‘SCAM ALERT’: drivers urged to avoid clicking on fraud DVLA message

‘SCAM ALERT’: drivers urged to avoid clicking on fraud DVLA message
Drivers should be extra vigilant in detecting a new scam that poses as the Driver and Vehicle Licensing Agency (DVLA) to request personal details, consumer watchdog Which? warns.

The fraud text message falsely tells motorists their vehicle tax has expired and claims the DVLA has been trying to contact them.

Which? has issued an urgent “scam alert” for the new text to deter recipients from acting on its demand for immediate action.

The scam includes a hyperlink prompting drivers to renew their service online with ‘gov.uk’ in the address – a trick used to make people believe the message is real and click on the link.

The scam message reads: “DVLA Final Notice: We have been trying to contact you.

“Your vehicle tax has expired. Renew your service online via: gov.uk-taxinfo.org or register SORN.”

In response, Which? has since posted advice online reading: “SCAM ALERT. Watch out for this scam claiming to be from DVLA. Avoid clicking links in texts or emails, especially if it’s from an organisation contacting you out of the blue.”

The DVLA has confirmed the message is a scam and encouraged people to report any suspicious websites or messages.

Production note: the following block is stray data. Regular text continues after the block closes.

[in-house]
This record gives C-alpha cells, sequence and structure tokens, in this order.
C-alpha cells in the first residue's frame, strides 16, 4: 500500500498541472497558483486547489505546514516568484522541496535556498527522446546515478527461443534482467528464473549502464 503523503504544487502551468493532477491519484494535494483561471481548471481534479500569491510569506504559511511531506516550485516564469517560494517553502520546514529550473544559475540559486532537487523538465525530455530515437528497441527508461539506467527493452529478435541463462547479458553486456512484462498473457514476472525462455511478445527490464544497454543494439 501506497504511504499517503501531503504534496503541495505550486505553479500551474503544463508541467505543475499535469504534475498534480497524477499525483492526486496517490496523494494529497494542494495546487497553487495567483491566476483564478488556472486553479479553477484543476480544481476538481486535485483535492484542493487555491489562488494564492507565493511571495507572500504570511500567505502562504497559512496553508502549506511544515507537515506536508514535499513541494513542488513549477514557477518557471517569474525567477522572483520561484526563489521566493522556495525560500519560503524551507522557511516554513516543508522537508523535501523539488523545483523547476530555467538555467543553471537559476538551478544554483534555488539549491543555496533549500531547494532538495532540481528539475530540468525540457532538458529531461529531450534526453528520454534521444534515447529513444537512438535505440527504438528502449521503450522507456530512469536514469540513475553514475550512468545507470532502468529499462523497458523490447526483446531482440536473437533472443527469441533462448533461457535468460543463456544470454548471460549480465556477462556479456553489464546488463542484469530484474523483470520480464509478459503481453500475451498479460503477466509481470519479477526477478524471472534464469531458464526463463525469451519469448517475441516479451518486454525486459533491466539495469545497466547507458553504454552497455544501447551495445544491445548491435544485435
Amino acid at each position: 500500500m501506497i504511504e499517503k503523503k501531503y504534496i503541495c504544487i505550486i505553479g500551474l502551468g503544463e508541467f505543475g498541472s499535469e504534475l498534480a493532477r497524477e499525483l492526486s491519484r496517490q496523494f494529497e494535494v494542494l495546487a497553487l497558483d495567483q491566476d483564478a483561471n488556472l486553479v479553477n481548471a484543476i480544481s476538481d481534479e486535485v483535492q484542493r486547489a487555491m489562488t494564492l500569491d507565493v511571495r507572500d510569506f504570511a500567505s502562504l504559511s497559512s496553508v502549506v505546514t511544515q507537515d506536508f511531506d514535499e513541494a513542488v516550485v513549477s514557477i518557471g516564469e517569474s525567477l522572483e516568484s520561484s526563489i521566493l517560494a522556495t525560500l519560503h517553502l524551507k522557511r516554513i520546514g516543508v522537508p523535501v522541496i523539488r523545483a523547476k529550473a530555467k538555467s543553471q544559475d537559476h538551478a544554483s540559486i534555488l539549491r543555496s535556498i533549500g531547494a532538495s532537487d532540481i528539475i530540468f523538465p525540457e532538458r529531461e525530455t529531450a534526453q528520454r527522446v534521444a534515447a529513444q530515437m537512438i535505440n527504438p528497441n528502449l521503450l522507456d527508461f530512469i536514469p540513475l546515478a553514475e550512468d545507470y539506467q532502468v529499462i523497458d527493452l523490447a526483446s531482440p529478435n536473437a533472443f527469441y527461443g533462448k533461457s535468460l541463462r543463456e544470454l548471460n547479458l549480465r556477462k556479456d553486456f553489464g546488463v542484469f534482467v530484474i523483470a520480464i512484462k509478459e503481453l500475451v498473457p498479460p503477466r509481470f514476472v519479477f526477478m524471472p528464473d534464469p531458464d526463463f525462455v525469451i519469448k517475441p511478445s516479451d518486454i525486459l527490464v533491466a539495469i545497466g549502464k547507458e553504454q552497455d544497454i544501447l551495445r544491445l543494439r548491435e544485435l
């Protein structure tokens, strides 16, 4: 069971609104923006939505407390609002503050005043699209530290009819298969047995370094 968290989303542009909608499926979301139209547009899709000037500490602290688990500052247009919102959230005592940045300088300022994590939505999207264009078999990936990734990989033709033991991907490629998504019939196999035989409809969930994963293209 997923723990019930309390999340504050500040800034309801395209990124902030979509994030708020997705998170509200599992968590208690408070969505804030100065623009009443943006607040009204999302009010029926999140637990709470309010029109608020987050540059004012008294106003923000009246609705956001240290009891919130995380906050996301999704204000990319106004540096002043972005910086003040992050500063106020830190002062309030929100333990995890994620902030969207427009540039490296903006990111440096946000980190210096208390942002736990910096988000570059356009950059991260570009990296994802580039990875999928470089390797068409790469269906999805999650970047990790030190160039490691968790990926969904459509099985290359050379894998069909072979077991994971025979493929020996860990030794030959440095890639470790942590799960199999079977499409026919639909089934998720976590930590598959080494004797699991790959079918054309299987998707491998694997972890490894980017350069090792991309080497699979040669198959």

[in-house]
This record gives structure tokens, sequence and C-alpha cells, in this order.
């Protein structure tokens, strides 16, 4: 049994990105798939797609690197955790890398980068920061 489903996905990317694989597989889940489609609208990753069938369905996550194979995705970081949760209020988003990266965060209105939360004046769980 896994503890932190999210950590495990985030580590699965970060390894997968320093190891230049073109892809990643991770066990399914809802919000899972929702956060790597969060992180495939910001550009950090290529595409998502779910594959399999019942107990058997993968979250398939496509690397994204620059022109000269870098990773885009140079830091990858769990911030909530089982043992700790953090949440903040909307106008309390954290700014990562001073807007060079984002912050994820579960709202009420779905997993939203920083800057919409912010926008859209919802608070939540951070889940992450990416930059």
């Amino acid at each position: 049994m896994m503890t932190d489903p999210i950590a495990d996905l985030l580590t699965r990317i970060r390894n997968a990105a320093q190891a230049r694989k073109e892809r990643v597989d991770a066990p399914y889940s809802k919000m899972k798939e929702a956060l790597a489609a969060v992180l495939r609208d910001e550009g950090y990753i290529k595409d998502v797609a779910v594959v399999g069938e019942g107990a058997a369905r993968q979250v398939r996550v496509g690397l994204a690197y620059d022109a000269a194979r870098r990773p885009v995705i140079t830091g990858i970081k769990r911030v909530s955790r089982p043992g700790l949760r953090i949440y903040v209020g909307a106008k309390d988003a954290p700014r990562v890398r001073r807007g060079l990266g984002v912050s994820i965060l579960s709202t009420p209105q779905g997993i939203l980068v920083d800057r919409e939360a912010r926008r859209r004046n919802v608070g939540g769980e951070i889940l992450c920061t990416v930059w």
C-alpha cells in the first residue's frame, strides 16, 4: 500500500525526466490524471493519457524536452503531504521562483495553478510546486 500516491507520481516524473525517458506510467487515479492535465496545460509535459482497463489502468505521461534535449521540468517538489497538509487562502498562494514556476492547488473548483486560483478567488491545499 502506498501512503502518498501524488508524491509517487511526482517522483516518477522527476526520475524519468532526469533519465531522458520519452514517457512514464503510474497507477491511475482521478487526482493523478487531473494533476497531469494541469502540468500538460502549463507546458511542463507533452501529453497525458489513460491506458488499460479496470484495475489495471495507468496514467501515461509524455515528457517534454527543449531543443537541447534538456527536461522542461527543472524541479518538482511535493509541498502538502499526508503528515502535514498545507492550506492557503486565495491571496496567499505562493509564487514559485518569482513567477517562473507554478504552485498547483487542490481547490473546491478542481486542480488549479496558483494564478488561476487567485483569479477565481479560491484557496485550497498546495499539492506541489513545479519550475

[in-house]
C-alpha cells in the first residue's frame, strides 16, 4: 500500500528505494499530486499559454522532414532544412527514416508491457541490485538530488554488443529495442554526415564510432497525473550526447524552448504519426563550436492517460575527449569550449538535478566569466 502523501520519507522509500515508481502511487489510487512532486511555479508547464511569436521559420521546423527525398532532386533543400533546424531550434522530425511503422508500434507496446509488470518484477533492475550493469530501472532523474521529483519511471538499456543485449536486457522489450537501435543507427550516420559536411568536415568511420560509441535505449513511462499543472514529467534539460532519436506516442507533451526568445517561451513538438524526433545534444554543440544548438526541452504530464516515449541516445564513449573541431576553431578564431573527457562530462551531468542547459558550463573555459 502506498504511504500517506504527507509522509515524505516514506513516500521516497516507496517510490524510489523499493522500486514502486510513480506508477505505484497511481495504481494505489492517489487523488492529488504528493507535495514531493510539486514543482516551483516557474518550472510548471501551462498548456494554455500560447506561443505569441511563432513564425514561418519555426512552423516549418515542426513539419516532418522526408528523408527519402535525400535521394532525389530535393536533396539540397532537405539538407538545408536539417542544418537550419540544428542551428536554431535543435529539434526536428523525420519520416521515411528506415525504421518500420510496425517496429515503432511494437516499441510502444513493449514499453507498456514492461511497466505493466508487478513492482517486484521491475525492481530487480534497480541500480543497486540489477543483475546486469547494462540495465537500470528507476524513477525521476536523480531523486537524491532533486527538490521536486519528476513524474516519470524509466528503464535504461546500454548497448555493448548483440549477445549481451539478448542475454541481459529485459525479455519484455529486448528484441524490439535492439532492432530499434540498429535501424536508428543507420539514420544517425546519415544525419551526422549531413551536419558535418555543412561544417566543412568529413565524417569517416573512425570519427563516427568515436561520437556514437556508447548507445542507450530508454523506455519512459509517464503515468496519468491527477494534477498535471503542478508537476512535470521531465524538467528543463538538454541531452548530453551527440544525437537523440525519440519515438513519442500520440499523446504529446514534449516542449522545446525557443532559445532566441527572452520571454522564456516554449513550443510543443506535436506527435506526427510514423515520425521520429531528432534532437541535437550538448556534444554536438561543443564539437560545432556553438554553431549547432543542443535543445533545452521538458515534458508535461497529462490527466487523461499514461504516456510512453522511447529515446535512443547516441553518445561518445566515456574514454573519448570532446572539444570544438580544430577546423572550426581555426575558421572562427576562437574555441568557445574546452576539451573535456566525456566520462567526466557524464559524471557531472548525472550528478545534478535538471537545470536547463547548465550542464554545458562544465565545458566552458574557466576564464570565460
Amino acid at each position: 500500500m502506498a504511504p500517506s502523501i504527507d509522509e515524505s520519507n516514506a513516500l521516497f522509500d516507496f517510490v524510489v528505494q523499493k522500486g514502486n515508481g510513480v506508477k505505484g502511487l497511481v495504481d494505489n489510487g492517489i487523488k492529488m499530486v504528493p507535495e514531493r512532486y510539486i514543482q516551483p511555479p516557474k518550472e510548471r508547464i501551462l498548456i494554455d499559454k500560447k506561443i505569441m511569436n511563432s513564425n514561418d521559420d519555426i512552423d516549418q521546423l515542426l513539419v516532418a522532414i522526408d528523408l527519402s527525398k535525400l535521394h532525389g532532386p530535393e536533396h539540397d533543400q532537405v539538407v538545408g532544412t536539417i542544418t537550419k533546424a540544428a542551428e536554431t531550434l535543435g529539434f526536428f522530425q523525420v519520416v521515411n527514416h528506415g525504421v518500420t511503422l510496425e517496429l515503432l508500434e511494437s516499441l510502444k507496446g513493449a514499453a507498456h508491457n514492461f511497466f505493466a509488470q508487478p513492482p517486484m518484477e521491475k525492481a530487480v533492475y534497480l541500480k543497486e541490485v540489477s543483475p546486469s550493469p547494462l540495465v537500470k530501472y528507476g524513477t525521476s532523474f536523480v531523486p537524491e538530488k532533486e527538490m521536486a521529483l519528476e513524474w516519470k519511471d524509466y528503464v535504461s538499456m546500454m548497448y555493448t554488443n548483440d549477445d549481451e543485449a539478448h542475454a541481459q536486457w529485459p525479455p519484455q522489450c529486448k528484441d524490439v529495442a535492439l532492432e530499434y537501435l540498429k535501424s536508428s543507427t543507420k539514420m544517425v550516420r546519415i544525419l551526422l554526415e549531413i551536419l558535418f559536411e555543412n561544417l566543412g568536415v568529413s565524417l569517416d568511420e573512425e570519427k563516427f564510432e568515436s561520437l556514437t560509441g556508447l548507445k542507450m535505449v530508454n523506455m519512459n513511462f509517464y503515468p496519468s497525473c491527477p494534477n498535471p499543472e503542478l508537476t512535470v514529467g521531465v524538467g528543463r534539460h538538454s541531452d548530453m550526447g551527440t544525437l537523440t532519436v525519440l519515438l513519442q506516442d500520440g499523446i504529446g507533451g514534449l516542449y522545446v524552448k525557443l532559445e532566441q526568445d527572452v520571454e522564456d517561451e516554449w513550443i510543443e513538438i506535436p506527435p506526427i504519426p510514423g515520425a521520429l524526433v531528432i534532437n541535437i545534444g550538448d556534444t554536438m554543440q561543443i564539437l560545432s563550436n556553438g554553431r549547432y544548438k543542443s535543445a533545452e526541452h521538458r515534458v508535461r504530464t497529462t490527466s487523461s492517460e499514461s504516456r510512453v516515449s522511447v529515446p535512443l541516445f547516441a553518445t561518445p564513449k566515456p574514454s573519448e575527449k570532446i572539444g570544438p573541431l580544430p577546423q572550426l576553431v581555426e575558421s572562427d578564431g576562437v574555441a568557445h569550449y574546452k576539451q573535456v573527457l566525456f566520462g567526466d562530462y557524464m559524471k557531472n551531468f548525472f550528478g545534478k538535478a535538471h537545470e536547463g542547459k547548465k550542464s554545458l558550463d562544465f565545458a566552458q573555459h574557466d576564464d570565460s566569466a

It said: “DVLA will never ask you to reply or give personal/bank details or ask you to log into an account.

“To report websites you think may be suspicious visit GOV.UK."

DVLA-scams-twitter

DVLA frequently share scam messages on their twitter.

 

Drivers have banded together on social media to express their outrage at the “out of control” fake messages.

One motorist said she received the fraud message twice last year and reported it. She did admit though: “it was a very convincing email and I’d imagine quite intimidating for some who are not as aware.

“Remember you can check your MOT & insurance expiry on the DVLA website by just inputting your car reg,” she added.

Another lady decided to share her own way of dealing with the fraud messages. She said: “In view of the number of scams being perpetrated on the internet, I now have a policy that any requests for money that arrive by electronic means is automatically deleted.”

Last year, the DVLA confirmed the only place to access its official information is via the GOV.UK website.

It urged drivers never to share bank details or personal details online and to avoid websites that offer to connect to DVLA’s contact centre. It also warned drivers never to share images of their driving licence or vehicle documents online.

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